In his early years of writing, Karl Marx’s ideas were similar to American Pragmatism, especially his ideas about epistemology. He defines truth in a pragmatic fashion and explains cognition in terms of practical needs of the human being. While some of his ideas were not followed to their logical conclusion, nor made sense, the fundamentals of his epistemology contain valuable ideas which can be viewed as furthering pragmatism as a respectable philosophy. His theory of cognition states that cognition is a biological function of the human which is used as a tool for his survival.

Marx defines truth in a pragmatic way. The truth value of a judgment is due to the usefulness of accepting or rejecting the judgment. A statement is true if accepting it makes a positive difference or has a helpful influence and it is false if accepting it causes difficulty or dissatisfaction. The meaning of a statement is the practical result of accepting the statement. In general, then, the truth or falsity of a statement is relative, not only to the individual accepting or rejecting the statement, but also to the circumstances in which that person finds

himself. Truth is relative, but Marx is not an extreme relativist (no one to be taken seriously is) because there is a constraint to how relative the truth can be; Humans are making the truth judgments, and humans have a common element, their needs, which do not vary greatly between people.

Humans are in contact with nature at a fundamental level. The human understanding of nature is a consequence of the fact that nature confronts humans when they try to fulfill their needs. This is the case with any organism, and each species reacts according to the tools of that species. One of the human tools is the intellect, and it works through the cognition of the perception of elements of nature. Cognition occurs as the organizing of sensory data into categories. Without the ability to make generalizations, man would not be able to think. Moreover, the human

capacity to think is exactly the same as making abstractions about experience. There is nothing more to descriptions of the world than those abstractions. Details about the world are described only in terms of generalizations, for if there were a word for a specific detail unique to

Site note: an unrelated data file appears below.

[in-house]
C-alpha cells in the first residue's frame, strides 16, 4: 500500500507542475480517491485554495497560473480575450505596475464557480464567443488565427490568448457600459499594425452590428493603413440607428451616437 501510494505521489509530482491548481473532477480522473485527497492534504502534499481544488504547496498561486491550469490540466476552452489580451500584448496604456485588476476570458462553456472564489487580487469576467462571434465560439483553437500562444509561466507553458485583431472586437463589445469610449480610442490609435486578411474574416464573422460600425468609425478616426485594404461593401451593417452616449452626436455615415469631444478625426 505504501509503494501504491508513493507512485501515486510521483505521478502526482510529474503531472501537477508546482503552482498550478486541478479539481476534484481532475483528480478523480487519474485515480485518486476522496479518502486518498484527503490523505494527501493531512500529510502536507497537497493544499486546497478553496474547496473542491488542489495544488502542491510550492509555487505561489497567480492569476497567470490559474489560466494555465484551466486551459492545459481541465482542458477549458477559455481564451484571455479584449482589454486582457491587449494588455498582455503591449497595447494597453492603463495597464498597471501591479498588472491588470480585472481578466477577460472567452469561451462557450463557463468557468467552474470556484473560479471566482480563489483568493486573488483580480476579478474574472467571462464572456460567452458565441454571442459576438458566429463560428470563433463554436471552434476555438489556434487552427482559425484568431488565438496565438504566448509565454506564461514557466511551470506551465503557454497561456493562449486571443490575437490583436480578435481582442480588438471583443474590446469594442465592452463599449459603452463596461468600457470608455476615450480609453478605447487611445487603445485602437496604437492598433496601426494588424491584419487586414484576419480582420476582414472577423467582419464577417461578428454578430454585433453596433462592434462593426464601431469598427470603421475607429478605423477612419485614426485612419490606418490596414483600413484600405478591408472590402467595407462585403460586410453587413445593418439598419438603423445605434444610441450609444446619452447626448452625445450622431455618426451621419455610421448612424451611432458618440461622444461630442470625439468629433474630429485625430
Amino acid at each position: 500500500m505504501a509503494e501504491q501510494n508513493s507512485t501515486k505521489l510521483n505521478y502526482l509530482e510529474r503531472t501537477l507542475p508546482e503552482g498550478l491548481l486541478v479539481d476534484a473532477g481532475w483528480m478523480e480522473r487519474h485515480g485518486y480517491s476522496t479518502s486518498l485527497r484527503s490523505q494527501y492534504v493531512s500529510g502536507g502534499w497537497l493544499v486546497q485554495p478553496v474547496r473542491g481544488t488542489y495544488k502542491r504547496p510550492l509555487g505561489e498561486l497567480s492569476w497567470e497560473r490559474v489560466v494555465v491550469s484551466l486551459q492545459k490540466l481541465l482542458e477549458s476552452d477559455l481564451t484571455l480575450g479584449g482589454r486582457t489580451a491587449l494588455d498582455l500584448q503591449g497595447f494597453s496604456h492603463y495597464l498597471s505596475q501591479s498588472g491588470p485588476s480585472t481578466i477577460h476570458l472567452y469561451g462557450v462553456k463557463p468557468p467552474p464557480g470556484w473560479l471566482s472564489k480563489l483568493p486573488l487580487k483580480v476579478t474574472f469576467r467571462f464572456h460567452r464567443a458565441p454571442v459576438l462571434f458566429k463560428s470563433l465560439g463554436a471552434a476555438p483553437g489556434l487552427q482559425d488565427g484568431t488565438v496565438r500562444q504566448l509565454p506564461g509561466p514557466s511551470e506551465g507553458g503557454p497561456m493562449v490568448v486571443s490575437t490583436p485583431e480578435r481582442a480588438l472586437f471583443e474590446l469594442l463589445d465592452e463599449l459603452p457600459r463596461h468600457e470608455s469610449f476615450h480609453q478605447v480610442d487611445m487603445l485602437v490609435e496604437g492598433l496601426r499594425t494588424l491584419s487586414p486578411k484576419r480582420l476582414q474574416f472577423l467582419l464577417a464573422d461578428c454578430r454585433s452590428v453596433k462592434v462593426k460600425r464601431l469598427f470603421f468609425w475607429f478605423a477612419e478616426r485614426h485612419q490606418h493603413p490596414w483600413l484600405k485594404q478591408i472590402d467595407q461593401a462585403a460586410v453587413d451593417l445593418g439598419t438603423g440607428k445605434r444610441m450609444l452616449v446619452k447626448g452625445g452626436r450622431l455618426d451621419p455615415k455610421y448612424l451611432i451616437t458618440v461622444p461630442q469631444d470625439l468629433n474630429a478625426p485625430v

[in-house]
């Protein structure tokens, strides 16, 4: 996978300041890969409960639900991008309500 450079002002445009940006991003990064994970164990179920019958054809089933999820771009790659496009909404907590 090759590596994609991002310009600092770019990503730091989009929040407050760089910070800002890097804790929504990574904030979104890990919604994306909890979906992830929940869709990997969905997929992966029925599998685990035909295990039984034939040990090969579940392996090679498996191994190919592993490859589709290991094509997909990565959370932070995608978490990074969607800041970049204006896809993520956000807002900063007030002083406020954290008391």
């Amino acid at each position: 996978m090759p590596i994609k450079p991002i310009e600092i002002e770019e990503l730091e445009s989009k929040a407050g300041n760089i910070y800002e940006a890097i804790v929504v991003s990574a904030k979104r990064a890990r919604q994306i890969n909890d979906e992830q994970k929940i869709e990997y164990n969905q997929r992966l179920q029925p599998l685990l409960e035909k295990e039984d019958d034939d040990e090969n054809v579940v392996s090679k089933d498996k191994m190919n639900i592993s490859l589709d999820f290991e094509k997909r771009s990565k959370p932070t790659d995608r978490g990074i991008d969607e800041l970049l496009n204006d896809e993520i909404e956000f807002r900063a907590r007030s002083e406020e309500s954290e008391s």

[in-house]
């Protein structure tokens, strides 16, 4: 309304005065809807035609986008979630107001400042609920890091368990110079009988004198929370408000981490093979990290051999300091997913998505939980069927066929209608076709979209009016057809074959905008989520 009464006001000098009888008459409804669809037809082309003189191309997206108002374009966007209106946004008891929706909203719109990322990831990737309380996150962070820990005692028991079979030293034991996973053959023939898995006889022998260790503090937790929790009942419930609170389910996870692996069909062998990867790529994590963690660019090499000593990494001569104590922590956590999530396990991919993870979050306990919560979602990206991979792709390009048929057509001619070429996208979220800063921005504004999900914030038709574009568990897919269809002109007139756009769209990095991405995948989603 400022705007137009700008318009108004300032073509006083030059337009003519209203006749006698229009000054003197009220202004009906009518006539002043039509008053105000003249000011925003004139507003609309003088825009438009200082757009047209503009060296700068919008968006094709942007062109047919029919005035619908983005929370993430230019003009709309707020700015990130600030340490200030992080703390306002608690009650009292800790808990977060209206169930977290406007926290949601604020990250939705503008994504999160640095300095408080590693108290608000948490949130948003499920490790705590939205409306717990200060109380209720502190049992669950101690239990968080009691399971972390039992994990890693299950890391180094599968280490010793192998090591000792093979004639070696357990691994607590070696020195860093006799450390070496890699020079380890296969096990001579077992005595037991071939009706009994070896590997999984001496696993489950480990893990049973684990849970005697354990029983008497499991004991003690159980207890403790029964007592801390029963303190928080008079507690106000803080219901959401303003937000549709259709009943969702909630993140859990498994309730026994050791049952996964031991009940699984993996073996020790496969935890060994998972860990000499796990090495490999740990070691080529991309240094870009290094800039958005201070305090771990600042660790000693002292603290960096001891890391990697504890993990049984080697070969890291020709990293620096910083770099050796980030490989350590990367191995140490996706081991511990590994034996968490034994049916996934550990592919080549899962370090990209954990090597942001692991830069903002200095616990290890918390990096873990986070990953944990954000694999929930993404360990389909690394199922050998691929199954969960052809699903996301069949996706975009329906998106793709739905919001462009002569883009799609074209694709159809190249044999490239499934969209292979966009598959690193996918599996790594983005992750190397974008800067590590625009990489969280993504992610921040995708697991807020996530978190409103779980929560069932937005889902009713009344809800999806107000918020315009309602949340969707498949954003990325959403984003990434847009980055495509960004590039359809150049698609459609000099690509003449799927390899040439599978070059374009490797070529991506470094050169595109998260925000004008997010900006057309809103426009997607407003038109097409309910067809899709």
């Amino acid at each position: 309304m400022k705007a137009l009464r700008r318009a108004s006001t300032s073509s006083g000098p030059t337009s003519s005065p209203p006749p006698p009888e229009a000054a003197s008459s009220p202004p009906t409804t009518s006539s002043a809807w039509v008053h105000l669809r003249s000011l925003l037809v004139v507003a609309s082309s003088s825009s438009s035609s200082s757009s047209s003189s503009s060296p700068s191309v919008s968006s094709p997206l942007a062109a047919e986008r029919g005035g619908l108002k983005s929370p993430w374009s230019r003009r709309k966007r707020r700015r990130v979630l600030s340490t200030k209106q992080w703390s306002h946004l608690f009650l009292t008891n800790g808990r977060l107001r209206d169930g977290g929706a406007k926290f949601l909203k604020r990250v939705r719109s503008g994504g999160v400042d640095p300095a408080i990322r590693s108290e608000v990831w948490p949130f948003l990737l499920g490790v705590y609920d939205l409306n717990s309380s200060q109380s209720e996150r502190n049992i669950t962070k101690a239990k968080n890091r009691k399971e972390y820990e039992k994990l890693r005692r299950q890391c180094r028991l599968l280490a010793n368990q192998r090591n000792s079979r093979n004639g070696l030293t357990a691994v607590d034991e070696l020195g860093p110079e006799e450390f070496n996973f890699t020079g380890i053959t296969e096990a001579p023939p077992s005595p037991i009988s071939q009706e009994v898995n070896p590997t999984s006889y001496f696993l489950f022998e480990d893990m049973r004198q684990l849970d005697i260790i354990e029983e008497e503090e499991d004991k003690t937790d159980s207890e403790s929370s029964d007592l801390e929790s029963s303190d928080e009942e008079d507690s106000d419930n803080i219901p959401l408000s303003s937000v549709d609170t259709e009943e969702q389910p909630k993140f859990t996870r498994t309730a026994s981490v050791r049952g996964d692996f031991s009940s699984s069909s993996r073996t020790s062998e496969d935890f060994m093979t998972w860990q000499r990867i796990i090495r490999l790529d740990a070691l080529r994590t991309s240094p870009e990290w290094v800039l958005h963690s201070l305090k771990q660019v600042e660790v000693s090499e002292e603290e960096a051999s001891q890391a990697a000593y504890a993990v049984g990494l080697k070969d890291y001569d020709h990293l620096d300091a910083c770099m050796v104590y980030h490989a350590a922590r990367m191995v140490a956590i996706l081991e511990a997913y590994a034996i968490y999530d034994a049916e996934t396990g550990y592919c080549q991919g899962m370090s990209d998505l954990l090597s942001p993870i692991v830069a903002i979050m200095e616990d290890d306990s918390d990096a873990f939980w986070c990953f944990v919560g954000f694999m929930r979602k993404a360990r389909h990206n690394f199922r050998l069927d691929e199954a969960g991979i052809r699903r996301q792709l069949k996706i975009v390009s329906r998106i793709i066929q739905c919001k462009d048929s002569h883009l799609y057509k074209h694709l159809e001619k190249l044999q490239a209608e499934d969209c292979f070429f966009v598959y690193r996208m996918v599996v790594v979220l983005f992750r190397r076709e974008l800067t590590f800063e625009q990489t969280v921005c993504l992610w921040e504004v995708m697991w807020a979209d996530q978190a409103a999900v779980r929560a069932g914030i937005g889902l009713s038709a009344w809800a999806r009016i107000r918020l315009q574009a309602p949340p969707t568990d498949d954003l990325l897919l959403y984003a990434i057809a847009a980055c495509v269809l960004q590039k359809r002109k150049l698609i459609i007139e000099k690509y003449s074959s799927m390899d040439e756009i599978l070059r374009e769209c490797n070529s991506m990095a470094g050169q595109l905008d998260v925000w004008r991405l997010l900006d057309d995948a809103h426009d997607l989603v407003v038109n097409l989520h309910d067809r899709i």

only one event, then that word would be nothing but a name -an abbreviation for the term, the specific detail x , unique to only this one event, y.

“The assimilation of the external world, which is at first

biological, subsequently social and therefore human, occurs as an

organization of the raw material of nature in an effort to

satisfy needs; cognition, which is a factor in the assimilation,

cannot evade this universal determinism. To ask how an observer

would see a world whose essence was pure thinking and

consciousness of which was defined exclusively by a disinterested

cognitive effort, is to ask a barren question, for all

consciousness is actually born of practical needs, and the act of

cognition itself is a tool designed to satisfy these needs.”(1)

A world which is independent of what humans might think, which is what the logical positivists seek to know, is useless to humans, and impossible for a human to comprehend. Even to say, It is impossible for a human to comprehend the world in its pure form, words the problem incorrectly because the very meaning of comprehend contradicts anything which is not artificially broken into abstractions.

According to Marx, the world seems to be naturally divided into species and genera, not because the world divides them as such, but because man is at odds with his environment at a fundamental level and the categories into which his world is divided are a natural result of his effort to survive.

We do not have concepts that are not useful to our survival, or do not help us in our endeavors, though such concepts could easily fit in our intellectual capacity. We could ostensibly make the general dichotomy of objects that either ding or thud when hit regardless of whether such a dichotomy is useful. We do not have a word for such a dichotomy. The point is that “natural” distinctions are still artificially applied by the human intellect upon the world which has no such distinctions inherently, but those distinctions seem natural because they helped humans survive and succeed in their efforts. Marx’s theory of knowledge is a form of pragmatism which includes elements of Darwinism that explain how certain types of categorizing became prevalent.

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